Converting from VB to C++

Is there is a more-or-less automated conversion utility that will take runnable VB5 code and convert it to C++?

We have a farily simple application that was written in VB5 Pro that we want to port to C++. Is this hard/easy/trivial/impossible? What are considerations, drawbacks, etc.

Discussion please...
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mark2150Asked:
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MirkwoodConnect With a Mentor Commented:
I'm not really sure I deserve the points but OK.

Create an MFC or ATL application
In developer studio, choose Insert/resource, click  import and select VBForm in the types. Now insert the form.
When you double click, MFC will create a class. Connect the control to the corresponding controls.
Now you have to find an event that looks like the VB events you are trapping.
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jkrCommented:
It definitely IS possible. The main consideration is that things will definitely get more complicated (also tha main drawback)...
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Tommy HuiEngineerCommented:
It is possible, but you are probably never going to find one. The reason is that there are multiple ways of creating a Windows C++ application and each of them is different depending on which compiler you use. For example, would the code be changed to OWL (BC++), MFC (BC++ or VC++), or VCL (BCB), or even C/SDK?

To be fully generic, the conversion utility would probably choose C/SDK to support all the C++ compilers. Then the generated code will need to have all the code necessary to support ActiveX controls. Not too many people are willing to write that code.

My suggestion is to ask yourself why you need it in C++. Is it because the application is too slow? If so, then I would maintain the UI in VB and have the VB program use DLLs written in C++ for speed. Another possibility would be to use C++ to write COM servers to do the work and have the VB program use that instead.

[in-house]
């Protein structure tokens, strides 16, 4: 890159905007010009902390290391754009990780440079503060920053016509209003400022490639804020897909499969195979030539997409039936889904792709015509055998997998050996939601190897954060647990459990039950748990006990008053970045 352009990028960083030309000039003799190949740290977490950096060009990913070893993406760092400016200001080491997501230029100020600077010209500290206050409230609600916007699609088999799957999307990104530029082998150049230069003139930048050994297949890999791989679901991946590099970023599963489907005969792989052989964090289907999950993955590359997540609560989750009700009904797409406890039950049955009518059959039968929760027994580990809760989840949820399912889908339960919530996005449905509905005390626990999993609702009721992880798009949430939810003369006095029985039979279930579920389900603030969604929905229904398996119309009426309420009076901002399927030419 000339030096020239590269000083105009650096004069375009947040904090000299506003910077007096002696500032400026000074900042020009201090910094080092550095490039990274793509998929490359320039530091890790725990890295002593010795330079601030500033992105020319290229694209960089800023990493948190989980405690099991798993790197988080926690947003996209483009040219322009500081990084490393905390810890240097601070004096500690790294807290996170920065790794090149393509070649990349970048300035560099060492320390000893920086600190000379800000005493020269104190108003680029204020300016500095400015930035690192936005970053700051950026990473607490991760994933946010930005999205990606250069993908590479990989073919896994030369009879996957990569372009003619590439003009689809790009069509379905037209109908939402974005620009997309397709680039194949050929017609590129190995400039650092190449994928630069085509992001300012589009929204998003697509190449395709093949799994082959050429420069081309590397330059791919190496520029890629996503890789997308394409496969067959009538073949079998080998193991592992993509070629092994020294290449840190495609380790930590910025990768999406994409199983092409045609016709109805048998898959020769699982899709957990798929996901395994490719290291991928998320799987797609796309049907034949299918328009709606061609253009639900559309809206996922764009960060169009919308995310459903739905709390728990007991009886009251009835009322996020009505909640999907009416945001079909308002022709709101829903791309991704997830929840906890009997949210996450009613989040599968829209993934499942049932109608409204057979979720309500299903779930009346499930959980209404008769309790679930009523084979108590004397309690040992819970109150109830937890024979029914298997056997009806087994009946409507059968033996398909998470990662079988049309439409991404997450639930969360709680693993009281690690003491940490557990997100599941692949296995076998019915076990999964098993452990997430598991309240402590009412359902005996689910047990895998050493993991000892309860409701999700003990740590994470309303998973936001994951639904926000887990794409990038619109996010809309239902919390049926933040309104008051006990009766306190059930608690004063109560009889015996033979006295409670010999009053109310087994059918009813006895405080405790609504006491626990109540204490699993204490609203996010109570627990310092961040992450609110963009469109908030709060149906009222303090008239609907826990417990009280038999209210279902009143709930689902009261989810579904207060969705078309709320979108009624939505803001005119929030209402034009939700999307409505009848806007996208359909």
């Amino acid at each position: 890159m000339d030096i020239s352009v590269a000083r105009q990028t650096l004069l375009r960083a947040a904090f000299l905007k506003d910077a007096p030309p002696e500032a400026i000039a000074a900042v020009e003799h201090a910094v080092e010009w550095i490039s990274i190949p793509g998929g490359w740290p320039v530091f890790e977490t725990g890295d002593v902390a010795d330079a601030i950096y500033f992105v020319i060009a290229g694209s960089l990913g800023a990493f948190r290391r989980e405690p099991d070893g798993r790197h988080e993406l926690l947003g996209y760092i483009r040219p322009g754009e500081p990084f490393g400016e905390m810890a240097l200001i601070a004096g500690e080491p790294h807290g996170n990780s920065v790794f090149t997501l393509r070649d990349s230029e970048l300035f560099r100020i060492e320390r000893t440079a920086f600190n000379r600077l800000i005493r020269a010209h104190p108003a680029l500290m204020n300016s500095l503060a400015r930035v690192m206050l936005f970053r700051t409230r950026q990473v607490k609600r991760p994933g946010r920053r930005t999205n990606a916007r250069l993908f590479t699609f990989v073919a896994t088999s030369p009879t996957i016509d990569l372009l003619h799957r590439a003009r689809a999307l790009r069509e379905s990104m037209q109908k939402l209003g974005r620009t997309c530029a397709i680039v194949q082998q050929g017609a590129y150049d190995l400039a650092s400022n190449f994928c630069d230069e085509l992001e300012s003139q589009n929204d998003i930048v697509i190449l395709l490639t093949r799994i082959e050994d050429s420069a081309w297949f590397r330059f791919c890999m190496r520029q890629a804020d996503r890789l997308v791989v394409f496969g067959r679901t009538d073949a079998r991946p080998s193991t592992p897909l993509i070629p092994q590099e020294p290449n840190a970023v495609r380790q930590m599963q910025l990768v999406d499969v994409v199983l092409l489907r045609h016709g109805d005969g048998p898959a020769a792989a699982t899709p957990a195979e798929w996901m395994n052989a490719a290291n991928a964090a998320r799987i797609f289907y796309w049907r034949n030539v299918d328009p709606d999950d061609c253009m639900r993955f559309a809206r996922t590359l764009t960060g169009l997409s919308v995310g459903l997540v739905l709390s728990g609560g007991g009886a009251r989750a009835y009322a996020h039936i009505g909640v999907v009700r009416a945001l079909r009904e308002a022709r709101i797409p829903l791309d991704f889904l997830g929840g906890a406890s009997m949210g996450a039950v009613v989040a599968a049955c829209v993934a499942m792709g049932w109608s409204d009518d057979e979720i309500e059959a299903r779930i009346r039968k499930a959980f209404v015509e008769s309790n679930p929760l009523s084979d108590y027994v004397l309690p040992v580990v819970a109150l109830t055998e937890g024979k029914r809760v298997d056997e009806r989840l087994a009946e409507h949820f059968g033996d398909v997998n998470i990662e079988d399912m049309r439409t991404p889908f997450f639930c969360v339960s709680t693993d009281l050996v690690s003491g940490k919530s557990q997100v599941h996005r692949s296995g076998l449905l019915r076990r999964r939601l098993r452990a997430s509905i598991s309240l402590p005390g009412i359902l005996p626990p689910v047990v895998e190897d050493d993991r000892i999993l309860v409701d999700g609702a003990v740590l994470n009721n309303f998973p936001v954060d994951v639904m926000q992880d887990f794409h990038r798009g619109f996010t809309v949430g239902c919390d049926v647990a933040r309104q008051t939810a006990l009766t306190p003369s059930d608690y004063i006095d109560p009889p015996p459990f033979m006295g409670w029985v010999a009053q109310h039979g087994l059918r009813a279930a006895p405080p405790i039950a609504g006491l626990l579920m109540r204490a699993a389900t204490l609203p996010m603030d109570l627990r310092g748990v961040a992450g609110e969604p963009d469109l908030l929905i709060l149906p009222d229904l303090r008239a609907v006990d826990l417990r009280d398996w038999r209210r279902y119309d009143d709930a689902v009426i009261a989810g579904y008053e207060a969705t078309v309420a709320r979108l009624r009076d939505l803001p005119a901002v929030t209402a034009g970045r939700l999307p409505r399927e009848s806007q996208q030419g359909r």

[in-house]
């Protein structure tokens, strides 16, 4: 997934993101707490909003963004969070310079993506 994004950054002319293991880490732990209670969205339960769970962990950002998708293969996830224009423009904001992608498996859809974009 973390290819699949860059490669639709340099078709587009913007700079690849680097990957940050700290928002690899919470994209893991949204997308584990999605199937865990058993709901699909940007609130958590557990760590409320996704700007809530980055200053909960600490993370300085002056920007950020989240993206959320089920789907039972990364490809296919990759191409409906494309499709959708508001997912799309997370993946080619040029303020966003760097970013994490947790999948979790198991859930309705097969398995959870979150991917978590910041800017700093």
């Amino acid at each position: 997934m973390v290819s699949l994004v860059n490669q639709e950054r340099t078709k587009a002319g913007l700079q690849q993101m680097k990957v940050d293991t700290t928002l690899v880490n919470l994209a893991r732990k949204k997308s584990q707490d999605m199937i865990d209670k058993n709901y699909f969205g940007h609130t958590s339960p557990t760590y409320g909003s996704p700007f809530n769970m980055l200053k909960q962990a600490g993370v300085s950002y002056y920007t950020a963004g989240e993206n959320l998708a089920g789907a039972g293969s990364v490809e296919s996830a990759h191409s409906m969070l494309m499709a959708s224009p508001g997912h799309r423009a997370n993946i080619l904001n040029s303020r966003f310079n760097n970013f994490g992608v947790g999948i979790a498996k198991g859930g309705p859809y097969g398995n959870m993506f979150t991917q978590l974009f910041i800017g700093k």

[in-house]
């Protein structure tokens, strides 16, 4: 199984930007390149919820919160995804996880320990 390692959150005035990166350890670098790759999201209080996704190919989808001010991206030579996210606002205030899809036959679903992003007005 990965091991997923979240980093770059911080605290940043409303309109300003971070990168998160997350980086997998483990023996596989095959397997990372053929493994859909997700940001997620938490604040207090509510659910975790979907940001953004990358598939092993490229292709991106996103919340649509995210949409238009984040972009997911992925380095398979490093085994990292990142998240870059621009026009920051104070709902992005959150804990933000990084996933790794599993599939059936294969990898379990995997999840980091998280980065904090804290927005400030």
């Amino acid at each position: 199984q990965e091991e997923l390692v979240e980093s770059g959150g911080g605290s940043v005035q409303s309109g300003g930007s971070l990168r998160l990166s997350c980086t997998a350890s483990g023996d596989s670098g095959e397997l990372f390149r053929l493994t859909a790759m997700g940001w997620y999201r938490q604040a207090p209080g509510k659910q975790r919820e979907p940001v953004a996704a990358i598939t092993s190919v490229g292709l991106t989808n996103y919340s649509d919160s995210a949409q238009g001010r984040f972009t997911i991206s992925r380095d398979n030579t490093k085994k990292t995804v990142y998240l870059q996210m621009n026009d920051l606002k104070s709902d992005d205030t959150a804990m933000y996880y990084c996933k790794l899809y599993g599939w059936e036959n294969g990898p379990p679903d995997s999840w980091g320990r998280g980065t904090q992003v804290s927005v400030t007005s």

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mark2150Author Commented:
Thanks for the input, but I'm rejecting to keep the question open for discussion. I'll give you the points later if the discussion peters out without any more informative answers.

I'm helping out a friend in her computer class. She has an assignment to use C++ to develop a simple app. I'm not a C programmer, but I said I could easily code it in VB so she could use my stuff as a template.

Then the question arises about what is involved in the conversion? I'm building screens in VB and *hoping* that we can port to VC without a *HUGE* investment in time.

Funny thing is, the assignment is kind of silly. Speed is not an issue. But the way the assignment is phrased is very DOSish (if that makes any sense...) You know, the program spec says "Menu options numbered 1 thru 5". It's a silly little database app with 1 being add a record, 2 being edit, 3 being delete, 4 print and 5 exit. Only thing is that with VB you normally exit with [X] or use a button. The Add/Edit/Delete screens I would normally code as a single screen with some option buttons but the way the problem is phrased precludes this.

Makes me wonder if our colleges aren't prepping people for programming in the 70's instead of the 90's...